I am a 30-year employee at a major university and have recently gotten a new supervisor who is taking me to task for various minor errors. And as the only minority in my department, before she came, all my evaluations have been excellent. While I technically could retire, work for me is enjoyable and fulfilling. My finances are sound, but I would like to stay put for another couple of years to pay off a couple of bills. How do I turn things around with my supervisor before things get to the point where I am being forced out?
I commend you for being able to thrive and prosper in your work environment for 30 years! That is quite a big accomplishment. While you did not specifically identify your position or the types of errors that have been noted to you by your supervisor, here are my suggestions:
- Schedule a meeting with your supervisor and ask to discuss the areas of concerns. Record every example or issue that is addressed. Rather than attempting to discuss at the time of your first meeting, explain to your supervisor you would like time to review the material privately. Tell her that you would like to schedule an appointment in the next two days.
- Go through the list when you are alert and well rested and determine if there are any recurring patterns including time of day or specific tasks where your errors have been occurring.
- After you have identified if any patterns exist, determine the appropriate action plan you need to implement and share your plan with your supervisor. This could be as simple as asking for another set of eyes to review a document before it is sent out or doing highly detailed work at the beginning of the day when your mind is well rested.
- Be honest with yourself and determine if your energy level has changed to the point where you find yourself overly fatigued. It is not unusual as we age to become more aware of when our energy level fluctuates during the day. The first step is to check in with your doctor to find out if there are any health concerns that you need to address. If everything is fine, consider maintaining a consistent exercise program and committing to learning something new. And even more importantly, make sure you are getting enough rest.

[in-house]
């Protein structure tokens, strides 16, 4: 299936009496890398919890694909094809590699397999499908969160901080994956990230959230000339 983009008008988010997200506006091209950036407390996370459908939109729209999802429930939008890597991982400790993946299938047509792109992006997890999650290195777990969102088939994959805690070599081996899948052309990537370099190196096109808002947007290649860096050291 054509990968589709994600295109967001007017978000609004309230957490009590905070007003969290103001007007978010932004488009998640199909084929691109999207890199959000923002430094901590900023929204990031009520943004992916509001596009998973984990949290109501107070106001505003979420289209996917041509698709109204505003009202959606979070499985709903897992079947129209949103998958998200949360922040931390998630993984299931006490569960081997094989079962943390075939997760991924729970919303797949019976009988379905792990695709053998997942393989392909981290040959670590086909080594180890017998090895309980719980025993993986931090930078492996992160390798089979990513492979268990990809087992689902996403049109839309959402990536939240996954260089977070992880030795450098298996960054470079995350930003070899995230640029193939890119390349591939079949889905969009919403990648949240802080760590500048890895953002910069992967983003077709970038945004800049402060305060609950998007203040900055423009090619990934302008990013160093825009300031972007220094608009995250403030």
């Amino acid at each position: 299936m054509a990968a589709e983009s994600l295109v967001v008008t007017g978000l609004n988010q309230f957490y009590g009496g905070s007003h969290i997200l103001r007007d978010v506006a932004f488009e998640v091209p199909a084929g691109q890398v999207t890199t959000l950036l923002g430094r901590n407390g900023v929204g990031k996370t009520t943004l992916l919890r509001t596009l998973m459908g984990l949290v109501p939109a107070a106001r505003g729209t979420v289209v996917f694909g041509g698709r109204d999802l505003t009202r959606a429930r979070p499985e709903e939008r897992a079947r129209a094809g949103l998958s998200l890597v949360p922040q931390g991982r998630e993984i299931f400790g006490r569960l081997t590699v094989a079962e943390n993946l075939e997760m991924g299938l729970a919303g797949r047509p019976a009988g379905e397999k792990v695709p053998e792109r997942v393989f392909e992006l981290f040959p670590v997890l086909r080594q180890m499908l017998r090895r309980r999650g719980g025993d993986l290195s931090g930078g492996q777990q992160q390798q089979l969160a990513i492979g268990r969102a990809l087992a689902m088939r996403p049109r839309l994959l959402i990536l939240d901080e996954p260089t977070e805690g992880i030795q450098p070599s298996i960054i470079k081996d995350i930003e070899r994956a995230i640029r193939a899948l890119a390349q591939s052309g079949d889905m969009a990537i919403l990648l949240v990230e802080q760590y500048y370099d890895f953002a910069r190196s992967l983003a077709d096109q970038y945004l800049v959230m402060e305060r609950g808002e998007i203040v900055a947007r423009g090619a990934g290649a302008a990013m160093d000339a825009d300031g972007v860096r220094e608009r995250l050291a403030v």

As an older worker, it is important for you to realize that science has proven that our minds have the capacity to grow and process new information as we age. You mentioned your work as being fulfilling, however, my concern is that your brain has gotten used to the details on your job and you are not exposing yourself to learning new things. If you do not already have a hobby or special interest that brings you joy, consider talking to your friends or members of your church or community for suggestions. In addition, I am going to suggest that you read, What Should I Do With the Rest of My Life by Bruce Frankel.
In addition, the best decision you can make is to strategically plan for your retirement by meeting with both your company’s retirement and human resource departments, as well as your own financial planner. You mentioned your goal to clear up a couple of debts before leaving your job, my advice is to create a Plan B in case you are asked to leave sooner than you anticipated. Do not be surprised if your new supervisor wants to open a dialogue on when you are planning to retire. If/when the conversation happens, make sure you have checked company guidelines and directives to have a firm and accurate grasp of your rights. In addition, it would be wise for you to role play with a trusted confidante on how you will handle questions that could be asked. It is understandable for you to have a strong allegiance to where you work but the reality is that in life, change is inevitable.
Older workers who want to remain in the workforce must be mindful of maintaining a youthful demeanor. Consider asking a younger person to assess your wardrobe and ask for suggestions of a couple of key items that will give your current look a lift. In addition, discuss ways to update your style with your hair stylist. And finally, you have not already done it, please make it a point to socialize with younger employees in the university.
My hope is that with a positive attitude and dedicated effort, you will be able to address and quickly change the areas of concern.
(Image: Sheree Franklin-Hill)
Intuitive Life Strategist Sheree Franklin helps people to find the courage to release their life challenges in order to live in alignment with their true self. (www.shereefranklin.com)
She is the author of Intuition: The Hidden Asset Everyone Should Learn to Use. To learn more about Franklin’s book, go to click here.
Sheree Franklin is a practitioner at Holistic Health Practice at One East Superior, in Chicago. You can email your questions at firstname.lastname@example.org. Her practice includes one-to-one coaching as well as speaking to organizations. For more information go to www.shereefranklin.com or call 312-664-8376.